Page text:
To create modern wearable electronics, a new generation of element base with special properties is required. Scientists at the University of Twente (Netherlands) have developed flexiramix ceramic material, which has the lightness and flexibility of polymers, along with the high temperature resistance of traditional ceramics.
To do this, the usual ceramic material had to be converted into nanofibers, which were then subjected to thermal tests for a day at a temperature of 1200 degrees.
A dielectric capable of withstanding a voltage of 8 to 12 megavolts per meter is used as a flexiramix substrate. The mechanical strength of the material is also very high. It is designed for over 2000 45-degree bends to either side. In addition, Flexiramix is extremely light - from 0.06 to 0.09 g / cc. cm.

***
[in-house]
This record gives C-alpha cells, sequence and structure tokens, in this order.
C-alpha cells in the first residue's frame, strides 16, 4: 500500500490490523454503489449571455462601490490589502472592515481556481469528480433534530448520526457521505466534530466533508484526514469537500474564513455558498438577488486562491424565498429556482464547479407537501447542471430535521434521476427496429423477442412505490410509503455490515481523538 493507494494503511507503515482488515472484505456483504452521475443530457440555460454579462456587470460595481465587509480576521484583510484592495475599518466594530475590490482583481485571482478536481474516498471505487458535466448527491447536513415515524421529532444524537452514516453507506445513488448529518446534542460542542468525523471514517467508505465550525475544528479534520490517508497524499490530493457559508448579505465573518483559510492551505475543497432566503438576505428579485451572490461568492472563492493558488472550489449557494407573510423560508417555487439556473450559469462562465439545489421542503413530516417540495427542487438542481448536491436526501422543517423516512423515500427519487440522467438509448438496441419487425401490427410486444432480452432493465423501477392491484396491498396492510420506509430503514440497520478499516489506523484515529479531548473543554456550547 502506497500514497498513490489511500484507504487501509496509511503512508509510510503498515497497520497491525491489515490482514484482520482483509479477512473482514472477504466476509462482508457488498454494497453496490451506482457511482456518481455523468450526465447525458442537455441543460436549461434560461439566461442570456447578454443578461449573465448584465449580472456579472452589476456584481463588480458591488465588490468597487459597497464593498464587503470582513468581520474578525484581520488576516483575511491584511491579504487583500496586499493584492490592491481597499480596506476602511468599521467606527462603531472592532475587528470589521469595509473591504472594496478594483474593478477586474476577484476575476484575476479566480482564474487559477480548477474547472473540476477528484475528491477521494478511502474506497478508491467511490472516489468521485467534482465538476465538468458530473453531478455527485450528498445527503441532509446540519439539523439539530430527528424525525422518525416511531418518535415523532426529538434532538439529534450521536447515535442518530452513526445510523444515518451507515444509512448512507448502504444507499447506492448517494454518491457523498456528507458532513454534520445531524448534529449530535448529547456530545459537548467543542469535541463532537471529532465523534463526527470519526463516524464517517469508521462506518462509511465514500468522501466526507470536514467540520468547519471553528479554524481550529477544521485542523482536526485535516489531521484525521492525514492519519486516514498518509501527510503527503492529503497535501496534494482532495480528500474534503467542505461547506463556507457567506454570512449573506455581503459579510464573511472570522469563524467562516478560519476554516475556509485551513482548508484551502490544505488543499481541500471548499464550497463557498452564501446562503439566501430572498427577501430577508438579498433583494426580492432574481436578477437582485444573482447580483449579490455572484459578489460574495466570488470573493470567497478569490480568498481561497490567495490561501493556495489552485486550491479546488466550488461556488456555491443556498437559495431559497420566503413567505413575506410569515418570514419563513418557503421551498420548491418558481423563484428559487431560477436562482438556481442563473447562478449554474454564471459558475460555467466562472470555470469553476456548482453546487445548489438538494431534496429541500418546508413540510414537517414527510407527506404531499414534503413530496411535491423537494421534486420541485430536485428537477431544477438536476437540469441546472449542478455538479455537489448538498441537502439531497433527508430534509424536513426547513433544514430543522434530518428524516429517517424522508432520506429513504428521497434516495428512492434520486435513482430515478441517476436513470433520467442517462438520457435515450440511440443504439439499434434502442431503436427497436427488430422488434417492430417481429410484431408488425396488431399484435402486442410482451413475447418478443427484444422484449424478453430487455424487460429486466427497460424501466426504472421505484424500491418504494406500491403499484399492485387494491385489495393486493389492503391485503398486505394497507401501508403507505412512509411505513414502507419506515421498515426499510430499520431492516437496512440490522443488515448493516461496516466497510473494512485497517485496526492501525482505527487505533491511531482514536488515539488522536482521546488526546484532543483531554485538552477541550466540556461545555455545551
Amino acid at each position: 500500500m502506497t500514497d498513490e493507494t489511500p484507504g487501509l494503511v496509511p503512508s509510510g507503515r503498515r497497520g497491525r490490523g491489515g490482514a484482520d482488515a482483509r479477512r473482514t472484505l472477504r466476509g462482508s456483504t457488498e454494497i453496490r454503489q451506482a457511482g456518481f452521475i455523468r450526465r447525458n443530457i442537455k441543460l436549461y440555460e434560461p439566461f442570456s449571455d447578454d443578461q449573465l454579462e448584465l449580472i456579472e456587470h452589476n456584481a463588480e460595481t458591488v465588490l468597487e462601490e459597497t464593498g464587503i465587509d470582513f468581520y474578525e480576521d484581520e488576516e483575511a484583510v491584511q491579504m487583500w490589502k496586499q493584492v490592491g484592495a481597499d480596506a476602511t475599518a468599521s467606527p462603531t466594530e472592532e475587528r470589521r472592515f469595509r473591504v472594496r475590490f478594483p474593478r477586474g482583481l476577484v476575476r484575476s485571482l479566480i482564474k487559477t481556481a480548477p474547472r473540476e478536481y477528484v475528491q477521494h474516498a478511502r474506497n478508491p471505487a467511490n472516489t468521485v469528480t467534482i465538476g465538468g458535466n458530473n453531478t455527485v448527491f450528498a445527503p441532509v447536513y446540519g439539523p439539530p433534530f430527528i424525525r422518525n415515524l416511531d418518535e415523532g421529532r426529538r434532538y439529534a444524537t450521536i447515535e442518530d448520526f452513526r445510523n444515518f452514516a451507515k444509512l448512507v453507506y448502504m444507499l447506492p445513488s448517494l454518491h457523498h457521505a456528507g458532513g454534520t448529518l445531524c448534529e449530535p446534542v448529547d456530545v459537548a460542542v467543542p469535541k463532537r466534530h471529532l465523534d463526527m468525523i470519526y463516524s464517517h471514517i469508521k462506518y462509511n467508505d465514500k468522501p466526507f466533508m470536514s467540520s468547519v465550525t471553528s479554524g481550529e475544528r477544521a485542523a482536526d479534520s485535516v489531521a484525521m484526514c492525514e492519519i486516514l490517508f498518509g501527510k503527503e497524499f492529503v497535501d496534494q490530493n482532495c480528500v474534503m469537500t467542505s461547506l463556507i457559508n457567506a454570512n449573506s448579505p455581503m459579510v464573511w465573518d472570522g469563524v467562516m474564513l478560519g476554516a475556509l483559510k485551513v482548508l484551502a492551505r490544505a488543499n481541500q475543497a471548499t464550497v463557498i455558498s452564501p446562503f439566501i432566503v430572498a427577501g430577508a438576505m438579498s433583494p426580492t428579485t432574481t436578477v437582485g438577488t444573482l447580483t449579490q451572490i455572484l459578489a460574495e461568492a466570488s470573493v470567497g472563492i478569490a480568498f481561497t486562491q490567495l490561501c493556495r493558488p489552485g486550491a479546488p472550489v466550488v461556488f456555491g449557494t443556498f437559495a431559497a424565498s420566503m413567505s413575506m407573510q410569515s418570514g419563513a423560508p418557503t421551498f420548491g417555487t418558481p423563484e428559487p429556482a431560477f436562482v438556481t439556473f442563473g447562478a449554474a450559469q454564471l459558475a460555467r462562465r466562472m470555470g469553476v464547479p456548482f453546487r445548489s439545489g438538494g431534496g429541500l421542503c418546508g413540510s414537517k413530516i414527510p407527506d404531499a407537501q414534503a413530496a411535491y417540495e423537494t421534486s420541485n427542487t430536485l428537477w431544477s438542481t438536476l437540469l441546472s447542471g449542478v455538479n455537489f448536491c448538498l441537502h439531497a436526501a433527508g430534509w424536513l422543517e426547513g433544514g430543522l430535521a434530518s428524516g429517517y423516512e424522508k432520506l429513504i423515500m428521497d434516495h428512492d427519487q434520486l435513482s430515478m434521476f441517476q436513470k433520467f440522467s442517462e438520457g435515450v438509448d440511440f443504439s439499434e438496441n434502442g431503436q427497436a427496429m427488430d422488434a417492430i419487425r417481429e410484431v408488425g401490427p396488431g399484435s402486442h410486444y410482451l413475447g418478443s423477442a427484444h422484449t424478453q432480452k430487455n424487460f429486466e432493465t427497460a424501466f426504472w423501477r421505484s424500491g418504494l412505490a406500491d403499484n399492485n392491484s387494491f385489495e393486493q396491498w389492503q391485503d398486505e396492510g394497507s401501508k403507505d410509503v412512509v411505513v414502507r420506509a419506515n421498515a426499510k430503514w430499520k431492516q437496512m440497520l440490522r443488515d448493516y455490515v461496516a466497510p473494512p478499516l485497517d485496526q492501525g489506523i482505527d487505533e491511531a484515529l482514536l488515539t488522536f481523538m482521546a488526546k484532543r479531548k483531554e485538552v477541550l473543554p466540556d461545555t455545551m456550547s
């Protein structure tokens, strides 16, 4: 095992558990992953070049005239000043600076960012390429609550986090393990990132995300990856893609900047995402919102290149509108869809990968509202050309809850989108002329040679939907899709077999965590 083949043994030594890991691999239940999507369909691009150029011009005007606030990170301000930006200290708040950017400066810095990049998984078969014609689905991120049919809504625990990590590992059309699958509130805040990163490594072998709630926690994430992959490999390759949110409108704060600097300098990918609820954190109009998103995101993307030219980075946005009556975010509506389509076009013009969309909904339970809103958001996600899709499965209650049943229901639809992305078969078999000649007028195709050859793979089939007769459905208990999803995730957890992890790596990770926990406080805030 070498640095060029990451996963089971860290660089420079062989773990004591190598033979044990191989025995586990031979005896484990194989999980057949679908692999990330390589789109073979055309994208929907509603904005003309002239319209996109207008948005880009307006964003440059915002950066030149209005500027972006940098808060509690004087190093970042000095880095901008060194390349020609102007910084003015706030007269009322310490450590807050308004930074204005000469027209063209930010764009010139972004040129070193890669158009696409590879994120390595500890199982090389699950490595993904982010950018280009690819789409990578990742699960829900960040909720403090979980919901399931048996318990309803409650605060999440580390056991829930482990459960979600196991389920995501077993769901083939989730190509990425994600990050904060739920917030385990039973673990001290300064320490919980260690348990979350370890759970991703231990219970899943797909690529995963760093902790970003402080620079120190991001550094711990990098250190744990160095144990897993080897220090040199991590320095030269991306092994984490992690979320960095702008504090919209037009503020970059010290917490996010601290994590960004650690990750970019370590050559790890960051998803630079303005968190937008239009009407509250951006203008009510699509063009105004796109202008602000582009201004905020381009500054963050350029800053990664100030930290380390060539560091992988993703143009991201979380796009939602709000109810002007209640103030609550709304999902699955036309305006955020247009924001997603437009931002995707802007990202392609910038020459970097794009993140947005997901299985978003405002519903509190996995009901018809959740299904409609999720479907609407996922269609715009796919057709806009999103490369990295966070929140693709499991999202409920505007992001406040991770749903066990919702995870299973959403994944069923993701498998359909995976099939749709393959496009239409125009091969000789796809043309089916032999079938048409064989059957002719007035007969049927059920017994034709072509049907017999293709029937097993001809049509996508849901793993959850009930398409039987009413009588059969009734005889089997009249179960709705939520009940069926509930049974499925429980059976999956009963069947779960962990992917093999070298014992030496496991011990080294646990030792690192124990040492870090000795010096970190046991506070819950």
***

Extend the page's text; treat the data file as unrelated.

The flexiramix project was additionally funded through grants that will help promote it on the market for new materials. Gerard Cadafalk, CEO of Eurekite, a company promoting the new material, assessed the result of the research:
"I want to inspire people to create new ideas and products that could not have existed before."